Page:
Ageism happens – especially in the media. If you’re moving into your fifties, you’ve probably seen it firsthand. Perhaps the easy job or sales interviews you used to get are harder to come by now. Maybe it’s fewer auditions or business presentations. Some have see outright discrimination working in a culture that worships youth. Whatever your experience (and you’re bound to have one sooner or later) here’s a few ideas that will keep your resume – and you – looking younger:
1) Get some new pictures. Especially if you’re an actor or executive, headshots matter. Personally, I think most people should invest in them because you never know when you’ll need good pictures. You might conduct a conference workshop, write an article, or do something else that requires a headshot. Stop using that shot from Disneyland your brother-in-law took with his phone. Invest in yourself and find a good headshot photographer.
2) Dump the graduation dates from your resume. The farther away those dates get, the older you look. Unless you’re in academia, specifics about your high school or college education really don’t matter anymore. You graduated and majored in X. Great. Leave it there.
3) Experience is great, but not that much experience. Remove your early jobs from the resume. Focus on your more recent positions, projects, and career choices. Keep the resume at one page if possible, and leave out your earlier stuff – especially if it’s not directly related to the position you’re pursuing.
4) Get younger recommendations. Certainly you want the most influential and powerful people in your industry to recommend you. But if you can find younger influencers, all the better – especially if your current recommendations are from retired people. This let’s your prospective employer know that you hang with a more contemporary crowd.
5) Keep your presentation current. Hopefully, your resume has a little style, and doesn’t look like it was typed on an 1985 IBM Selectric. (Remember the little font ball?) Don’t go overboard, but reflect current resume standards and styles. Same if you have a personal or company logo. Give it a refresh and keep it current. Let your employer know that you’re not a dinosaur.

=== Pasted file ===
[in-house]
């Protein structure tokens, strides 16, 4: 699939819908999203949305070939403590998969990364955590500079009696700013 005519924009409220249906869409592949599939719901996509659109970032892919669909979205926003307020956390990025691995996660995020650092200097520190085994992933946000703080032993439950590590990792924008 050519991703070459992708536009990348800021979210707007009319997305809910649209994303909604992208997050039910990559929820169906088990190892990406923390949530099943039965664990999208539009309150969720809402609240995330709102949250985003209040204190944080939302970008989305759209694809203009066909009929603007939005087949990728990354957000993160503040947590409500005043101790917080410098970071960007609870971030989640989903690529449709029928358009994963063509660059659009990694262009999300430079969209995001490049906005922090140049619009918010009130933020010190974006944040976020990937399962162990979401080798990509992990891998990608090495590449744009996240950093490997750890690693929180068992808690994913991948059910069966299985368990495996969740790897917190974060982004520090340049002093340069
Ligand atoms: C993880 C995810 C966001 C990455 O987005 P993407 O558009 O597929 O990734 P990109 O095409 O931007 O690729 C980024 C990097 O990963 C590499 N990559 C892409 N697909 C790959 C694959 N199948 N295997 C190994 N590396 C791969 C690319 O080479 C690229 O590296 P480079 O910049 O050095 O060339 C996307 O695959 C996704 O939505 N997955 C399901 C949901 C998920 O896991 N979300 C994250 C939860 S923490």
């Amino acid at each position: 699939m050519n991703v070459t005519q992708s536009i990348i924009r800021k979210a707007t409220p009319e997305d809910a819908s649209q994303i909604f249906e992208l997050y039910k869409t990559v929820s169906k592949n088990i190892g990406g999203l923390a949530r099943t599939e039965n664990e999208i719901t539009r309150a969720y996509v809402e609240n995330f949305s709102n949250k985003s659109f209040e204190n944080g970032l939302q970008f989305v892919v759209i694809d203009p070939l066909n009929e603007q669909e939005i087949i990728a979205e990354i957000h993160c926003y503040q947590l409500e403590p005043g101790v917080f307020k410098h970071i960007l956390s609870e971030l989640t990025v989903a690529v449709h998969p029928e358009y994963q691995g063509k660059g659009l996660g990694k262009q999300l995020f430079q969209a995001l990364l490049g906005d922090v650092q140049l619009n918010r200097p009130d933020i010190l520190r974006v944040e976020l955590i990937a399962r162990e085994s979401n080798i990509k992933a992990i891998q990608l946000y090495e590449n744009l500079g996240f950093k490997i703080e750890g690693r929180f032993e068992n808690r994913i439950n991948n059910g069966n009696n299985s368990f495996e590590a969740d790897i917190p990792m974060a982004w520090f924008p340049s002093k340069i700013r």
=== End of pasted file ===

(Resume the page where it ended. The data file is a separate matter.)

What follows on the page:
6) Create different resumes for different jobs. In a media-driven culture, it’s about the niche, so have multiple resumes on your computer, customized for different types of industries, positions, or careers. Don’t assume one will work for the other. Focus, focus, focus.
7) Create a Facebook page, a blog, or a website. Technology matters, so you need to be fluent in the language. Blogs, social networking pages, and websites show people you get it, and it makes a real difference in your perception. I have friends that don’t think social media matters, and they’re about to find out how difficult job hunting is going to be for them.
8) Re-think your wardrobe. Find someone younger than you (preferably who understands what’s expected from your industry) and get their wardrobe advice. PLEASE don’t go overboard and try to look like a 20 year old, but learn what’s stylish and expected today. Throw out the offending pieces of your current wardrobe and update the rest. Sure there’s an expense involved, but perception matters, and it’s tough to change a first impression.
It’s not about bait and switch. It’s about presenting the most positive face to the world. Certainly we’d love to live in a world where what’s inside counts, but that’s not the world where I work. So make the best of it, and chances are, it will refresh you as well. A new look often changes your attitude as well as your perception!